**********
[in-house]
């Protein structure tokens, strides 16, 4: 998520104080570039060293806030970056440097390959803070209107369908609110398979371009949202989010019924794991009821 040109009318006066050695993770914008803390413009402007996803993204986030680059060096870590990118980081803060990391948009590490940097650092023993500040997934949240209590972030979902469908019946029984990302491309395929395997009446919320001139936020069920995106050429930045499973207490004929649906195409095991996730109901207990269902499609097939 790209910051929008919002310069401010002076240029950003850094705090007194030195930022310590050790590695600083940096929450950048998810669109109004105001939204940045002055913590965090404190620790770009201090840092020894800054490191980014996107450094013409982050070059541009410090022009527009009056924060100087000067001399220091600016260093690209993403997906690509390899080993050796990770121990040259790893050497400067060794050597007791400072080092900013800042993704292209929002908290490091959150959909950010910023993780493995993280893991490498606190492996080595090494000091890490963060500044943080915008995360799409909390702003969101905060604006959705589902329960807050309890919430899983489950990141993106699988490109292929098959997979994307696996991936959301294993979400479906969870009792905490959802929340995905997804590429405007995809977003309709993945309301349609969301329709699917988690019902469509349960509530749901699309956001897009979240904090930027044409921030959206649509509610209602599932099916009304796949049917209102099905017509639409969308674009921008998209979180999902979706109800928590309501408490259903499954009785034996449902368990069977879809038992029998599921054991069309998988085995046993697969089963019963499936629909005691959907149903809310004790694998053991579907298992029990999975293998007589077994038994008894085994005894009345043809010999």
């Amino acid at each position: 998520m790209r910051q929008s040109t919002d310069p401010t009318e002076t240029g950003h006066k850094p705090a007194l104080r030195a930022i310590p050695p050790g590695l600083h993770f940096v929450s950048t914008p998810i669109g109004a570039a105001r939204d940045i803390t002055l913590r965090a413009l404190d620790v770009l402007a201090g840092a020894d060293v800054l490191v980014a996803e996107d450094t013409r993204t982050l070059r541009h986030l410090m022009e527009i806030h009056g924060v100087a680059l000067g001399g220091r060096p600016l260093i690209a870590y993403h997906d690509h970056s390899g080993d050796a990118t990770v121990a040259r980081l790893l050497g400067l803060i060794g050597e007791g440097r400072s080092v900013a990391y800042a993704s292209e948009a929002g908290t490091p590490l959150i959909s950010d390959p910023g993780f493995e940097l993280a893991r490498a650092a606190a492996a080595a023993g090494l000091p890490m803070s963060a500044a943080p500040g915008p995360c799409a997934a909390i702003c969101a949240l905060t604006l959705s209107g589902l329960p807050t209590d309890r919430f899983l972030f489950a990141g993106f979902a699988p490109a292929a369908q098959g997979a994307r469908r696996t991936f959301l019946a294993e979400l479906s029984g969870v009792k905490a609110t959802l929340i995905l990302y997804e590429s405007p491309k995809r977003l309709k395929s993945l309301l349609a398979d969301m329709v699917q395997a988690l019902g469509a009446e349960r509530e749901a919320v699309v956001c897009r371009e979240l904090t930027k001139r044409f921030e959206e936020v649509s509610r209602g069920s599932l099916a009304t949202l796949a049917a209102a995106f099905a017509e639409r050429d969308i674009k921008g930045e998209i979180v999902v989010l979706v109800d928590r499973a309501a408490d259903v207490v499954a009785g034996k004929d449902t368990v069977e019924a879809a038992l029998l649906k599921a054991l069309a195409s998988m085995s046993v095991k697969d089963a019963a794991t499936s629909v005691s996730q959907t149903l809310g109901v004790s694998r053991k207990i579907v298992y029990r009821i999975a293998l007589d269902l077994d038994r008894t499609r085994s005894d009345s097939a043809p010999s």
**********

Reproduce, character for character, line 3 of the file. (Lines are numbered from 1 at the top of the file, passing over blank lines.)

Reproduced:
């Amino acid at each position: 998520m790209r910051q929008s040109t919002d310069p401010t009318e002076t240029g950003h006066k850094p705090a007194l104080r030195a930022i310590p050695p050790g590695l600083h993770f940096v929450s950048t914008p998810i669109g109004a570039a105001r939204d940045i803390t002055l913590r965090a413009l404190d620790v770009l402007a201090g840092a020894d060293v800054l490191v980014a996803e996107d450094t013409r993204t982050l070059r541009h986030l410090m022009e527009i806030h009056g924060v100087a680059l000067g001399g220091r060096p600016l260093i690209a870590y993403h997906d690509h970056s390899g080993d050796a990118t990770v121990a040259r980081l790893l050497g400067l803060i060794g050597e007791g440097r400072s080092v900013a990391y800042a993704s292209e948009a929002g908290t490091p590490l959150i959909s950010d390959p910023g993780f493995e940097l993280a893991r490498a650092a606190a492996a080595a023993g090494l000091p890490m803070s963060a500044a943080p500040g915008p995360c799409a997934a909390i702003c969101a949240l905060t604006l959705s209107g589902l329960p807050t209590d309890r919430f899983l972030f489950a990141g993106f979902a699988p490109a292929a369908q098959g997979a994307r469908r696996t991936f959301l019946a294993e979400l479906s029984g969870v009792k905490a609110t959802l929340i995905l990302y997804e590429s405007p491309k995809r977003l309709k395929s993945l309301l349609a398979d969301m329709v699917q395997a988690l019902g469509a009446e349960r509530e749901a919320v699309v956001c897009r371009e979240l904090t930027k001139r044409f921030e959206e936020v649509s509610r209602g069920s599932l099916a009304t949202l796949a049917a209102a995106f099905a017509e639409r050429d969308i674009k921008g930045e998209i979180v999902v989010l979706v109800d928590r499973a309501a408490d259903v207490v499954a009785g034996k004929d449902t368990v069977e019924a879809a038992l029998l649906k599921a054991l069309a195409s998988m085995s046993v095991k697969d089963a019963a794991t499936s629909v005691s996730q959907t149903l809310g109901v004790s694998r053991k207990i579907v298992y029990r009821i999975a293998l007589d269902l077994d038994r008894t499609r085994s005894d009345s097939a043809p010999s």